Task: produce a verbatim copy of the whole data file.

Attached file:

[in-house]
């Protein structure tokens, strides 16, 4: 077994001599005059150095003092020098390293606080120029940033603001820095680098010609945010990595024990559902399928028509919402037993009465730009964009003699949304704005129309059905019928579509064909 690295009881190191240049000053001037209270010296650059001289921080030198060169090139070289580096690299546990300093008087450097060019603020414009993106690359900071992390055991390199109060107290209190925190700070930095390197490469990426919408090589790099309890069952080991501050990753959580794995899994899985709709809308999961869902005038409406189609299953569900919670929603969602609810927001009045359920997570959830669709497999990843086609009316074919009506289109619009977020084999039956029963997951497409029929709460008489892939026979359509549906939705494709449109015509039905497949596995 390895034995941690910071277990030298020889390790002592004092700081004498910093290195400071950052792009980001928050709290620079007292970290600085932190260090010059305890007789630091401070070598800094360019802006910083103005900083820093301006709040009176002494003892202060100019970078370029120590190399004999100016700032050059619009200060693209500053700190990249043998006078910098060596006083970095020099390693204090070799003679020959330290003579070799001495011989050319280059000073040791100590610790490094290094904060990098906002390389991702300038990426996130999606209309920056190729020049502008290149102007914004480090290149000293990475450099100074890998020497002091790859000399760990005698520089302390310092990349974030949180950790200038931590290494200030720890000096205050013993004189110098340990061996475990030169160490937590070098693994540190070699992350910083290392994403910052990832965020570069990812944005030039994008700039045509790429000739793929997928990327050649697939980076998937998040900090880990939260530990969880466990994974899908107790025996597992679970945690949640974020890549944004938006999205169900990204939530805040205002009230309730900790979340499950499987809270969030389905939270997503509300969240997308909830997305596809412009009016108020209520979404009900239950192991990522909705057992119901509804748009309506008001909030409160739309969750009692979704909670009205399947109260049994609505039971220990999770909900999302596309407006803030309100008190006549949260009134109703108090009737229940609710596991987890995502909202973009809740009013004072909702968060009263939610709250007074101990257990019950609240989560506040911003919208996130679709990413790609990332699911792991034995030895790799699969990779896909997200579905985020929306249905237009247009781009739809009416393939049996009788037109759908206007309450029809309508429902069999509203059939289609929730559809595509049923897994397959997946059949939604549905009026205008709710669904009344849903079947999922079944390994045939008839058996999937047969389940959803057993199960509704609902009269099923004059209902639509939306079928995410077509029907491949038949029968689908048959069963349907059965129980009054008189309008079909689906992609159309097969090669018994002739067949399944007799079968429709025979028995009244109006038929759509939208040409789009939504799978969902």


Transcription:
[in-house]
């Protein structure tokens, strides 16, 4: 077994001599005059150095003092020098390293606080120029940033603001820095680098010609945010990595024990559902399928028509919402037993009465730009964009003699949304704005129309059905019928579509064909 690295009881190191240049000053001037209270010296650059001289921080030198060169090139070289580096690299546990300093008087450097060019603020414009993106690359900071992390055991390199109060107290209190925190700070930095390197490469990426919408090589790099309890069952080991501050990753959580794995899994899985709709809308999961869902005038409406189609299953569900919670929603969602609810927001009045359920997570959830669709497999990843086609009316074919009506289109619009977020084999039956029963997951497409029929709460008489892939026979359509549906939705494709449109015509039905497949596995 390895034995941690910071277990030298020889390790002592004092700081004498910093290195400071950052792009980001928050709290620079007292970290600085932190260090010059305890007789630091401070070598800094360019802006910083103005900083820093301006709040009176002494003892202060100019970078370029120590190399004999100016700032050059619009200060693209500053700190990249043998006078910098060596006083970095020099390693204090070799003679020959330290003579070799001495011989050319280059000073040791100590610790490094290094904060990098906002390389991702300038990426996130999606209309920056190729020049502008290149102007914004480090290149000293990475450099100074890998020497002091790859000399760990005698520089302390310092990349974030949180950790200038931590290494200030720890000096205050013993004189110098340990061996475990030169160490937590070098693994540190070699992350910083290392994403910052990832965020570069990812944005030039994008700039045509790429000739793929997928990327050649697939980076998937998040900090880990939260530990969880466990994974899908107790025996597992679970945690949640974020890549944004938006999205169900990204939530805040205002009230309730900790979340499950499987809270969030389905939270997503509300969240997308909830997305596809412009009016108020209520979404009900239950192991990522909705057992119901509804748009309506008001909030409160739309969750009692979704909670009205399947109260049994609505039971220990999770909900999302596309407006803030309100008190006549949260009134109703108090009737229940609710596991987890995502909202973009809740009013004072909702968060009263939610709250007074101990257990019950609240989560506040911003919208996130679709990413790609990332699911792991034995030895790799699969990779896909997200579905985020929306249905237009247009781009739809009416393939049996009788037109759908206007309450029809309508429902069999509203059939289609929730559809595509049923897994397959997946059949939604549905009026205008709710669904009344849903079947999922079944390994045939008839058996999937047969389940959803057993199960509704609902009269099923004059209902639509939306079928995410077509029907491949038949029968689908048959069963349907059965129980009054008189309008079909689906992609159309097969090669018994002739067949399944007799079968429709025979028995009244109006038929759509939208040409789009939504799978969902």